Physicians' Academy for Cardiovascular Education

Similar risk of NACE when comparing two P2Y12 inhibitors in patients with ACS after PCI

Association of Ticagrelor vs Clopidogrel With Net Adverse Clinical Events in Patients With Acute Coronary Syndrome Undergoing Percutaneous Coronary Intervention.

Literature - You SC, Rho Y, Bikdeli B, et al. - JAMA. 2020;324(16):1640-1650. doi:10.1001/jama.2020.16167

Introduction and methods

The P2Y12 inhibitor ticagrelor is a more potent platelet inhibitor than clopidogrel [1]. Guidelines from the ACC, AHA, ESC, and EACTS recommend ticagrelor in combination with aspirin for patients with acute coronary syndrome (ACS) [2,3]. The recommendations are based on the PLATO-trial, which demonstrated that ticagrelor had a more profound effect in patients with ACS compared to clopidogrel [4-7]. However, in this trial the efficacy of ticagrelor was not observed in patients from North-America and Asia [8]. Also safety concerns in regards to ticagrelor-induced dyspnea and increased hemorrhagic events observed with use of ticagrelor in routine practice have been raised [9].

This study assessed the association of ticagrelor (n=31,290) compared to clopidogrel (n=31,290) with clinical outcomes in patients from the United States and South-Korea diagnosed with ACS who underwent PCI.

This retrospective cohort study used the electronic health record (EHR)-based databases, US Optum EHR (n=32,828) and US IQVIA Hospital (n=7996) from the United States and the nationwide claims database Health Insurance Review and Assessment service (HIRA; n=21,756) from South-Korea. Adult patients (≥20 years) who underwent PCI for the first time after an ACS diagnosis were selected for the study. The index date was the date of PCI. Patients were matched using a large-scale propensity score algorithm resulting in 31,290 matched pairs. The primary outcome was net adverse clinical events (NACE) that included ischemic events (recurrent acute MI, revascularization, or ischemic stroke) and hemorrhagic events (hemorrhagic stroke or gastrointestinal bleeding) from the index date to 1 year after PCI. Secondary outcomes were a broader definition of NACE (NACE or mortality), all-cause mortality, composite ischemic events, composite hemorrhagic events, and individual outcomes from the primary endpoint within 1 year. The 1-year risk of dyspnea was also evaluated. A post-hoc analysis for CV-related mortality and MACE (CV mortality, recurrent acute MI, and stroke) was conducted using only the US Optum EHR and South-Korean HIRA databases. Follow-up period was from November 2011 to March 2019.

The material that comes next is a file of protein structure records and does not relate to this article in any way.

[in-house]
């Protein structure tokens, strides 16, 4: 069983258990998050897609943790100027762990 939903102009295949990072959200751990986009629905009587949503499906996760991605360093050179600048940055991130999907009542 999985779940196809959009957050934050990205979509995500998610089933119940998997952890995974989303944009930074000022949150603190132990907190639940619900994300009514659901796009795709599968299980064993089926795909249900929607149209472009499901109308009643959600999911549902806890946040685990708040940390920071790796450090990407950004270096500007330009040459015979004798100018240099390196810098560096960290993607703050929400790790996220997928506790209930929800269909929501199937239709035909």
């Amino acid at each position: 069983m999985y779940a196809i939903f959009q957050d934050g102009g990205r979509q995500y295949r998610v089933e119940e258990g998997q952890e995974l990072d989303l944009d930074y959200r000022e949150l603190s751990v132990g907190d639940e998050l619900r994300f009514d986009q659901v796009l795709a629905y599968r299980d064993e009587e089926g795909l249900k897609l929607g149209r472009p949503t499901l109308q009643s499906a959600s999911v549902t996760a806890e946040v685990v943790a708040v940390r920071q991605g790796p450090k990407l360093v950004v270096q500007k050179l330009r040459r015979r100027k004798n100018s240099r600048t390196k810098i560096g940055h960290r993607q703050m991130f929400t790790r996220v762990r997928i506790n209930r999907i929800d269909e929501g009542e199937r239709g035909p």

Main results


Risk of NACE in patients using ticagrelor was comparable to that in patients on clopidogrel among patients from the US and South-Korea, who underwent a first time PCI after ACS diagnosis. Patients on ticagrelor had a higher risk of an hemorrhagic stroke or gastrointestinal bleeding and dyspnea compared to patients using clopidogrel.


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